By: Anthony Afful-Dadzie, Eric Afful-Dadzie & Seth Mensah
The University of Ghana Business School (UGBS) has a strategic goal to establish an environment that fosters revolutionary and policy relevant research for development. Prof Anthony Afful-Dadzie, an Associate Professor and Head of the Department of Operations and Management Information Systems at UGBS has collaborated with other researchers to undertake an investigation on whether cost sharing can sustain the Ghana National Health Insurance Scheme. In their paper, the researchers note that people in developing countries typically live below the average poverty line and thus see health insurance as a basic necessity. Consequently, many developing countries have various health insurance schemes to cater for the health needs of their people. The researchers note that a growing challenge facing such schemes is the issue of sustainability. Such has been the fate of the Ghana National Health Insurance Scheme (NHIS) which was established in 2003 to replace the then repressive out-of-pocket payment system. The NHIS has been in deficit since 2009 which threatens its survival. As a result, a number of interventions have been proposed, one of which is cost sharing.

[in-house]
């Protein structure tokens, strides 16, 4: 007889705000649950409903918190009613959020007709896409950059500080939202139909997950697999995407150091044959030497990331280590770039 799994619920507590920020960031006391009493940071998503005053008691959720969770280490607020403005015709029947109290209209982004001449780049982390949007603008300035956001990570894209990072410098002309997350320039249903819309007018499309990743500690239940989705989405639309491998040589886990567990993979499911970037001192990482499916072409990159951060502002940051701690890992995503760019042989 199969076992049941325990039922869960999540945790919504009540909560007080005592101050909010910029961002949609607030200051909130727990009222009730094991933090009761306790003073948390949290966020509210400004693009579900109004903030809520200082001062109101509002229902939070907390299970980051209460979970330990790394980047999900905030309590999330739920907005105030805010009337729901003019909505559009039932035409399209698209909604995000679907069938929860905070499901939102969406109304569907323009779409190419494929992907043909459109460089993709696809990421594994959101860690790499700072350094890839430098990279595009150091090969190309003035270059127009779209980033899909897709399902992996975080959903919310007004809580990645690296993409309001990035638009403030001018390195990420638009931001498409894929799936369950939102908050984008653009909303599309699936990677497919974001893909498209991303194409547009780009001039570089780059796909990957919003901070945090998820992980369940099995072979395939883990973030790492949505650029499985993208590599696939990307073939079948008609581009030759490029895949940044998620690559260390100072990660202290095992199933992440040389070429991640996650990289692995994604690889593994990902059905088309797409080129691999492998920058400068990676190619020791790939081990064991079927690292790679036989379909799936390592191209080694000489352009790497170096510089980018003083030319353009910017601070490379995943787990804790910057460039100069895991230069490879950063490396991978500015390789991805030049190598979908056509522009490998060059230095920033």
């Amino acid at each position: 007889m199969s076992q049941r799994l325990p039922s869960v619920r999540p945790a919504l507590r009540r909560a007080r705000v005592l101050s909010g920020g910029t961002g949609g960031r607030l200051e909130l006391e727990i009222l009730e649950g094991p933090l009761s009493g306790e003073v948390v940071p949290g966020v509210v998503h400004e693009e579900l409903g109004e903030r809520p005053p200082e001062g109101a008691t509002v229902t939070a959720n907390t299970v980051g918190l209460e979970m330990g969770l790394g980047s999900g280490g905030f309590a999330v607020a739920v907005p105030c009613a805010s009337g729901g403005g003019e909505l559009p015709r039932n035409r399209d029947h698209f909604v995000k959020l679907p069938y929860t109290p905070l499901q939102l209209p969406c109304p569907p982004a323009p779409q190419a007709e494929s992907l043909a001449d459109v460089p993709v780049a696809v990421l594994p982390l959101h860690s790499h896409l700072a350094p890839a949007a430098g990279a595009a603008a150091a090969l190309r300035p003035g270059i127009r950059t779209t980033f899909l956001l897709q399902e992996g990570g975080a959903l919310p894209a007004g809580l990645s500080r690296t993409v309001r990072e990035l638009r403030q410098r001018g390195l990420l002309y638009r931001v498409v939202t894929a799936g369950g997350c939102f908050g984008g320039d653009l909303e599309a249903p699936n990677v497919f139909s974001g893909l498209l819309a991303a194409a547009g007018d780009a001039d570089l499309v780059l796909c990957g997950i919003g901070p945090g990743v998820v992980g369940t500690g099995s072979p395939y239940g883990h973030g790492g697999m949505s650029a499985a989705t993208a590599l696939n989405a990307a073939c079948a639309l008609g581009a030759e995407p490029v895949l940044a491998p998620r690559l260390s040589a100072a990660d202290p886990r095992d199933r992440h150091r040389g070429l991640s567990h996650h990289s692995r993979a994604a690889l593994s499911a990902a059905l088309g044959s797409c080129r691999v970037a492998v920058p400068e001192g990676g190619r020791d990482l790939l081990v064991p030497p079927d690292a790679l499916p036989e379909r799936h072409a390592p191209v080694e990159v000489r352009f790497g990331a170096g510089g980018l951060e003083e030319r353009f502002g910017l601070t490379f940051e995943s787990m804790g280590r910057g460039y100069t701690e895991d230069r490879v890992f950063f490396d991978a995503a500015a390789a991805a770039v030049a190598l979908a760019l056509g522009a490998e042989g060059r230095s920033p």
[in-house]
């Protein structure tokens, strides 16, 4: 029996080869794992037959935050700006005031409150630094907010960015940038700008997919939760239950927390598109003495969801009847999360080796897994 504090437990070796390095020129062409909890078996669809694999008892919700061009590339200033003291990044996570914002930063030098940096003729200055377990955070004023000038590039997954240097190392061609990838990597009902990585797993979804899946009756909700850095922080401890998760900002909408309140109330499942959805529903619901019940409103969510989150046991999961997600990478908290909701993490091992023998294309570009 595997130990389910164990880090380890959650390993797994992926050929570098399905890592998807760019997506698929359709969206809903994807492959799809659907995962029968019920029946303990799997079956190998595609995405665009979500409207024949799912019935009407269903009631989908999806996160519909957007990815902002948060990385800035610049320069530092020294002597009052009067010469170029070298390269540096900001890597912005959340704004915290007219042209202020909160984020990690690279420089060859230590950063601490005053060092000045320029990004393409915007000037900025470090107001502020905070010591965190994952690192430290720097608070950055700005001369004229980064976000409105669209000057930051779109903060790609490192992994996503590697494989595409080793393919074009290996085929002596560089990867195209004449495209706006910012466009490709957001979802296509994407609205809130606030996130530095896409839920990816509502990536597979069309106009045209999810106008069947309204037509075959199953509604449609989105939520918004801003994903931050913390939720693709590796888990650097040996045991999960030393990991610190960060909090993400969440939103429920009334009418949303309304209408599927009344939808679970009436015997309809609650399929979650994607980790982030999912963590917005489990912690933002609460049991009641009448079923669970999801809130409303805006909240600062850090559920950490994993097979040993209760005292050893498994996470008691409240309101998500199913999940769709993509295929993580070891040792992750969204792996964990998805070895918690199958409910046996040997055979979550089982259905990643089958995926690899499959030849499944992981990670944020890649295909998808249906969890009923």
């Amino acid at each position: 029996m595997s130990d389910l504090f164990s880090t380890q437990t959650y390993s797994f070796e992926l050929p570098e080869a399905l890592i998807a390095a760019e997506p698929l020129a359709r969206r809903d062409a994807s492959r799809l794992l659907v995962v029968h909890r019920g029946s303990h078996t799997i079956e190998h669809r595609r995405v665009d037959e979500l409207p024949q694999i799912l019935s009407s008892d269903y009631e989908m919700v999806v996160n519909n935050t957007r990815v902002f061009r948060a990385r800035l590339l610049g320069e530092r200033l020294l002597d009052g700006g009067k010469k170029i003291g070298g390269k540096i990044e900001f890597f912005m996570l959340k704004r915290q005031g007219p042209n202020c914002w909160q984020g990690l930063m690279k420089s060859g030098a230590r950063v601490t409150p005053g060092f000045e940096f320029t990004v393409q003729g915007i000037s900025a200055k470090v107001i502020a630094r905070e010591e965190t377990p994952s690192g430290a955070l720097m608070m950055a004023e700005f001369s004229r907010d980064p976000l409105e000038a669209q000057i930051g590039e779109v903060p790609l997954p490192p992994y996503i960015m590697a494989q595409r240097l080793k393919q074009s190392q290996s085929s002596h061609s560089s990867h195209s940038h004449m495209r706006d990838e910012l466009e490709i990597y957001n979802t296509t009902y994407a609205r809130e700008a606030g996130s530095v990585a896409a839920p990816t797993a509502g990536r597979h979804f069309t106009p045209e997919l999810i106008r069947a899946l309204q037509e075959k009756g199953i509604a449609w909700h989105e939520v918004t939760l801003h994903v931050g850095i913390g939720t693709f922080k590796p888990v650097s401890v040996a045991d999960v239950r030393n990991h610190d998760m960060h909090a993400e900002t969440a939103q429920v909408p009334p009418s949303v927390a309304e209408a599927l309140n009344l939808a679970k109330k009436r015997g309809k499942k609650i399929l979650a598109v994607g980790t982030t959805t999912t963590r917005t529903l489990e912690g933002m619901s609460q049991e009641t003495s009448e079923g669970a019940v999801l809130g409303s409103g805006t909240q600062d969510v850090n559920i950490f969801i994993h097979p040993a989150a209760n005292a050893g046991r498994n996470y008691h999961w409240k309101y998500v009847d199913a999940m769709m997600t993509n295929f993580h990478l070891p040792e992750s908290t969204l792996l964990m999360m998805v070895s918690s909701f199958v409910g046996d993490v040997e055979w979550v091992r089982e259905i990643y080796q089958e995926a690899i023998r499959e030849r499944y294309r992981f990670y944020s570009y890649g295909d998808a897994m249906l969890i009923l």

Prof. Afful-Dadzie and his team of researchers argue that cost sharing, where a subscriber pays a portion of his/her total medical cost, can be considered as a form of an indirect tax tied to utilization – the more a subscriber utilizes the insurance benefit package, the more tax the subscriber pays – and thus can serve as an indirect control measure on utilization and claim cost. With this in mind, the researchers set out to determine the optimal cost sharing rate which when employed could help sustain the NHIS financially without negatively affecting enrolment.
To begin with, Prof Afful-Dadzie and his team collected 1814 responses across Ghana from a carefully designed questionnaire on various cost sharing rates and people’s willingness to use the NHIS given the cost sharing rate.
Their analysis revealed that a 5% cost sharing rate would have kept the scheme in surplus between 2007 and 2015. In addition, the 5% cost sharing rate would have led to virtually no change in enrolment and would have reduced utilization rate by about 15%. To put it in simple terms, the thought of an NHIS subscriber paying GHS5 out of a total medical bill of GHS100 would have been sufficient to keep the scheme in surplus. Intuitively, this happens because the fear of paying out the cost sharing amount helps to reduce wasteful utilization of the NHIS scheme in addition to benefiting from the cost sharing amount paid by the subscriber in the event of use.
Interestingly perhaps, the researchers also found that women in general have higher enrolment and utilizes health insurance more than men when under cost sharing.
The full research can be retrieved from:
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